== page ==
Judge Lynne Carter scored it 98-92, Justin Rosenstein 96-94 and Dewey LaRosa 97-93. This writer had it 96-94. Referee was Shawn Clark.
Super Bantamweight southpaw Tramaine “Mighty Midget” Williams, 15-0 (5), of New Haven, CT, easily defeated Antonio “Tony” Rodriguez, 12-21-1 (5), of Durango, MEX, over 6 rounds.
In the first round the shorter southpaw Williams was on the attack landing four straight left hands to the body and head of Rodriguez. Several more times the “slick” Williams landed lead left hands to the chin of Rodriguez and evaded return punches. In the second round a straight left from Williams to the chin drove Rodriguez into the ropes. Rodriguez landed a right to the body of Williams which may have been the best punch he landed up until then.
In the third round Williams landed a 3-punch combination to the body and head of Rodriguez. Whenever Rodriguez and Williams clinch Rodriguez gets in some of his best punches against the much faster Williams. In the fifth round Williams landed lead left’s to the chin of Rodriguez three different times. Rodriguez came back landing four unanswered punches that didn’t seem to have much effect on Williams. Williams landed a combination to the chin of Rodriguez who came back with a right of his own.
The sixth and final round inside Rodriguez is able to get right uppercuts to the body of Williams. Rodriguez landed a lead right hook to the side of the head of Williams. The ring physician was brought in by Referee Ron Bashir to check a cut along the right eyebrow of Rodriguez that the referee said it was from a punch. The action ending the last twenty seconds was furious up until the bell.
Judges Constatino 60-53, Rubenstein 59-55 and LaRosa 58-56. This writer had it 60-54.
Super Middleweight Ronald “Akeem” Ellis, 15-0-2 (10), of Lynn, MASS, defeated Taneal Goyco, 9-11-1 (4), of Philadelphia, PA, over 6 exciting rounds of action.
In the first round Ellis stormed out of his corner landing right hand after right hand to the chin of Goyco who mostly covered up taking punch after punch. In the second round it went almost the same way until the final minute when Goyco backed Ellis against the ropes. There was no quit in Goyco.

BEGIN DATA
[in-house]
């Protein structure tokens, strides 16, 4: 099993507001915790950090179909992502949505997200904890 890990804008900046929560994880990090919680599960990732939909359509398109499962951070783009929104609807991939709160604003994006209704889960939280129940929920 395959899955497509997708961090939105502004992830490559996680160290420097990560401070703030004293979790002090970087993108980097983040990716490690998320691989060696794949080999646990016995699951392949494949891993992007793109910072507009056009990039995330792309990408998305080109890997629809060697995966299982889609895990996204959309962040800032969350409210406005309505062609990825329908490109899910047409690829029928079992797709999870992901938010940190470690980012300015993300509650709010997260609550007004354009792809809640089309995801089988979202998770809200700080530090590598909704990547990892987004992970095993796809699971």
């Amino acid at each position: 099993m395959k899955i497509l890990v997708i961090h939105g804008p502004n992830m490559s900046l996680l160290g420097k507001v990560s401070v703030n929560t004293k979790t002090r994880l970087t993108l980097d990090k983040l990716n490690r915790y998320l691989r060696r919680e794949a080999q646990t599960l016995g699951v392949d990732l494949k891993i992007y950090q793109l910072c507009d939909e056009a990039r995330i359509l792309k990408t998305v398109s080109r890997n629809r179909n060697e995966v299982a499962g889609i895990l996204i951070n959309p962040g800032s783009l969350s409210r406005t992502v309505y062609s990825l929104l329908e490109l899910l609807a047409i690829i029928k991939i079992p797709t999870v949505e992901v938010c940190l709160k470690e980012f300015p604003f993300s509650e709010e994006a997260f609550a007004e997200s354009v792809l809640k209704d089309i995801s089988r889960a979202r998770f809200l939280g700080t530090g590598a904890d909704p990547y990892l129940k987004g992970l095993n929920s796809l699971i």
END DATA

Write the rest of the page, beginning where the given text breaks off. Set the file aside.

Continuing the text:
In the third round Ellis slowed down ad started boxing using his jab. Goyco had Ellis holding on after landing several wide left hooks to the head. Both boxers threw and landed left hooks to the chin with Goyco’s ending the round. The fans loved the finish. In the fourth round a right hand from Ellis dropped Goyco who was up immediately but took the 8 count from Referee Clark. Goyco continued bobbing and weaving trying to get away from the punch Ellis was throwing and out of nowhere Goyco rocked Ellis with a wild left hook to the chin just prior to the bell.
In the fifth round Ellis was on the attack but Goyco “fighting on instinct” was dangerous with every wild punch he threw. The round ended in a close one but Ellis seemed to have the edge. In the sixth and final round Ellis would land a jab knocking the head of Goyco back only to have Goyco coming back with a punch of his own. Midway through the round the boxers bumped heads causing half a minute of stoppage. Both fighters exchanged solid left hooks to the head in this very exciting crowd pleasing match right up until the end.
Judge Carter 59-55, LaRosa and Constatino 60-53 as did this writer.
Super Lightweight southpaw Jeremy “King” Cuevas, 8-0 (6), of Philadelphia, PA, came back from a knockdown to defeat Efrain “Macho” Cruz, 4-5-1 (1), of Viequs, PR, in another exciting 6.
In the first round Cuevas pushed forward backing Cruz up who was throwing back wildly. Both fighters exchanged left hooks with Cuevas ending up with a left to the chin of Cruz. In the second round Cuevas ran into a Cruz right hand and down he went for the first time in his short career. He struggled up beating the count of Referee Clark and worked his way back and had Cruz in trouble several times though Cruz was always dangerous.
In the third round it was mostly all Cuevas who was back in form with his many fans rooting him on. In the fourth round both fighters had the fans cheering on with Cuevas taking the round with mostly right hooks and following with left’s to the chin of the ever fighting back Cruz.
In the fifth round Cuevas landed a lead left making Cruz duck into a right to the head. Cuevas rocked Cruz with a straight left to the chin. It was Cruz coming forward knowing he was behind but ran into a Cuevas left to the chin. In the sixth and final round Cruz landed a solid left hook to the chin of Cuevas. Cuevas came back landing a double jab to the chin with Cruz coming back with a right to the chin. Cuevas landed a combination to the head of Cruz who once again came right back. This was following the exciting Goyco-Ellis bout keeping the fans cheering.
Judges Carter had it 59-55, Rubenstein 59-55 and LaRosa 59-55 with this writer having it 58-55.
Heavyweight Darmani “Rock Solid” Rock, 11-0 (7), of Philadelphia, PA, knockout out Ronny Hale, 4-12 (4), of Austin, TX, in 1:07 of the second round of a scheduled 6.